Posted by James Briggs on October 16, 2000
In Reply to: Re: Somebody has just walked over my grave posted by ESC on October 16, 2000
: : Does anybody know why we say this when you have a shiver down your spine and where it originated from?
: The following is from a July 2000 discussion of the phrase. Does anyone have any insight into this old saying?
: Does anyone know the origins of the phrase "someone walked over my grave" that people use when they shiver for no reason?
: : : : It is taboo in my part of the U.S. (mountains of West Virginia) to step on a grave. You walk around it. I'll have to do a little research to get more details.
: : : So far, I've found two versions of this saying:
: : : "If you suddenly shudder, it means a rabbit (or goose) has run across your grave." This is from The Mountain Times, Appalachian Folk Beliefs, online. Another source yielded the belief that shuddering meant a goose was running across your grave.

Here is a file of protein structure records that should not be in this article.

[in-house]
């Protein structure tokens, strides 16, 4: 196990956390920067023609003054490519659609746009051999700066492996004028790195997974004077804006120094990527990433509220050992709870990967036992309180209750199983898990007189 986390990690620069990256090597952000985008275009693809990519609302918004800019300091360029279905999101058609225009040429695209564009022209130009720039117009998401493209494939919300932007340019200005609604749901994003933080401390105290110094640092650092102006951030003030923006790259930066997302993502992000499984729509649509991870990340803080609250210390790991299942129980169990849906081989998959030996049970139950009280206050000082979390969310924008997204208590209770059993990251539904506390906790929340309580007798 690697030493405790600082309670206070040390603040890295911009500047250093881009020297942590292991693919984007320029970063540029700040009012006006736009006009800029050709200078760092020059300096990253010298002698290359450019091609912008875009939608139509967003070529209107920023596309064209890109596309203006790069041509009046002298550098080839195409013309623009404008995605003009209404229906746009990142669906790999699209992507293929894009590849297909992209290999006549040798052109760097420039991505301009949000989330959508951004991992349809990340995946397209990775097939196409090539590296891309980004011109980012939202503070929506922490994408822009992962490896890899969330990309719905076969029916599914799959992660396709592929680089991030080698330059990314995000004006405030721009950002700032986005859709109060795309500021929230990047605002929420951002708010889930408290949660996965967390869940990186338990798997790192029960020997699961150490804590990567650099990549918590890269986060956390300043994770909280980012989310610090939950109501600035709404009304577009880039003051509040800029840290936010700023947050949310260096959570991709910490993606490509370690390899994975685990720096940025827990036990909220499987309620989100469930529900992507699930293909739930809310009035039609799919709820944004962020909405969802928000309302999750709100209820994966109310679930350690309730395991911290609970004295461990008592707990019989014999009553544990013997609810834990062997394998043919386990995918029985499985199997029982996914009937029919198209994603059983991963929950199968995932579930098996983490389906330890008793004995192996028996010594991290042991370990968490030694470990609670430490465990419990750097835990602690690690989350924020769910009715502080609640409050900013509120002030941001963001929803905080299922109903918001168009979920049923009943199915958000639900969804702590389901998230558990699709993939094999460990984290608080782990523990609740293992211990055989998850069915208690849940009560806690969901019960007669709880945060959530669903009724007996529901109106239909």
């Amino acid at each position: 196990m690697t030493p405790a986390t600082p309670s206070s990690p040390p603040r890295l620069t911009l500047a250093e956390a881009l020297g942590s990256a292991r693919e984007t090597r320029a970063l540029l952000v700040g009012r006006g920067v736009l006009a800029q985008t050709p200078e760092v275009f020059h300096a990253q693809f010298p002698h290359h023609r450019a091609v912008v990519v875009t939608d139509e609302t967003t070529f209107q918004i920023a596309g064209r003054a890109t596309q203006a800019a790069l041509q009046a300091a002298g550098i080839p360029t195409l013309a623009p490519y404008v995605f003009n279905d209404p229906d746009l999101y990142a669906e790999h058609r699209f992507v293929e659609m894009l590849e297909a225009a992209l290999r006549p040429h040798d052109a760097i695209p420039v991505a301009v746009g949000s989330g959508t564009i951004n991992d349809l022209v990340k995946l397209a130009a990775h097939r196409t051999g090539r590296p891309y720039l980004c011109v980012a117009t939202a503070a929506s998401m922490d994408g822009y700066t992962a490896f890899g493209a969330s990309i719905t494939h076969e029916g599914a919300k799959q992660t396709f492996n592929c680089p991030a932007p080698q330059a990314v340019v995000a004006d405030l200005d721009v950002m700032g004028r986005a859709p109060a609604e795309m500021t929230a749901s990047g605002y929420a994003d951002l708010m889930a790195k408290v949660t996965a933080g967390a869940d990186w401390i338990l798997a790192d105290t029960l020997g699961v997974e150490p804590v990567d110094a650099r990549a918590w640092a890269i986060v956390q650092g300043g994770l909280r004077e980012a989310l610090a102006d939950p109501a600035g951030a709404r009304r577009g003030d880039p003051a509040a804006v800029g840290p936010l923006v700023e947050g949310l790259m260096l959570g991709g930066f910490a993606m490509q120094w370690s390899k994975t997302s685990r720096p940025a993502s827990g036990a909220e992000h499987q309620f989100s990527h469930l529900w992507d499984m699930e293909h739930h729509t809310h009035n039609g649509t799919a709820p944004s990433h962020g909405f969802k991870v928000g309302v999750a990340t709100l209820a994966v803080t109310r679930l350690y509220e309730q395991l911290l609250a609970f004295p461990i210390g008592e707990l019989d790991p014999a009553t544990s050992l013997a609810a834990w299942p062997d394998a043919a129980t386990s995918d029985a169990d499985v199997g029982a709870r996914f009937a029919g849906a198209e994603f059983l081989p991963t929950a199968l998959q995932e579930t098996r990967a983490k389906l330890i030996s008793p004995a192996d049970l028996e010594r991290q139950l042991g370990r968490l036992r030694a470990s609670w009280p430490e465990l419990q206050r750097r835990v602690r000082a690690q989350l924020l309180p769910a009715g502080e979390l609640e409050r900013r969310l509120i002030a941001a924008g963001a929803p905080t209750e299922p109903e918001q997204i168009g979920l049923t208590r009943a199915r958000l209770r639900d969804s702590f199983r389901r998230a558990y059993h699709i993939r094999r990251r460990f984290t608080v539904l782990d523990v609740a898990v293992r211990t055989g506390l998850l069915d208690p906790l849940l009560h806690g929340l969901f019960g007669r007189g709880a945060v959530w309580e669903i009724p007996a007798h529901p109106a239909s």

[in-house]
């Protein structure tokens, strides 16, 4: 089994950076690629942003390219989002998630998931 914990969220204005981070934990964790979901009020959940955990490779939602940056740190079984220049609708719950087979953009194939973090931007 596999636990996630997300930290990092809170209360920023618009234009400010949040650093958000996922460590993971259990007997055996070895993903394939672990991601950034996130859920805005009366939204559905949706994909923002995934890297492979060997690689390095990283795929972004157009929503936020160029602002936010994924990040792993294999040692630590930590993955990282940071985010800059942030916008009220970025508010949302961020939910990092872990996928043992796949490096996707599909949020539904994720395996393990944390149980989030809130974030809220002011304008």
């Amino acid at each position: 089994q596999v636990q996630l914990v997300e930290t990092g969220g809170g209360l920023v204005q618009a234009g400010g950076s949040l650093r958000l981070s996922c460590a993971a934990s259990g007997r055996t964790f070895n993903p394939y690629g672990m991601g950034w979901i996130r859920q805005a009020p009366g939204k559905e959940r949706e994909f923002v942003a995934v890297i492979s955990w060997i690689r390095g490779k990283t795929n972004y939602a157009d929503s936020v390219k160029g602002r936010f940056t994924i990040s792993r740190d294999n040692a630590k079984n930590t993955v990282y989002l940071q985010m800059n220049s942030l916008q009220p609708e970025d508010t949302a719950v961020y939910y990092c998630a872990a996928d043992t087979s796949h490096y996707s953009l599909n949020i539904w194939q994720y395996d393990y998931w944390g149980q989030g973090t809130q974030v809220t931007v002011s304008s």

: : : I am not exactly sure what this means. A person or animal walks across your grave. Does that mean the site where your grave will be located? Or does it mean a trespass on your grave in the future causes a retro effect and makes the "living you," in the present, shiver?
: : Thanks. I've never understood that either. I've always wondered if the phrase came from Ireland, which would it might through the Appalachian connection.
: It is definitely used in the Appalachian Mountains. But I also saw it on a site of Newfoundland sayings. I didn't find it in any of the reference books I have.
Also well known in the UK throughout my life, ie very well established!!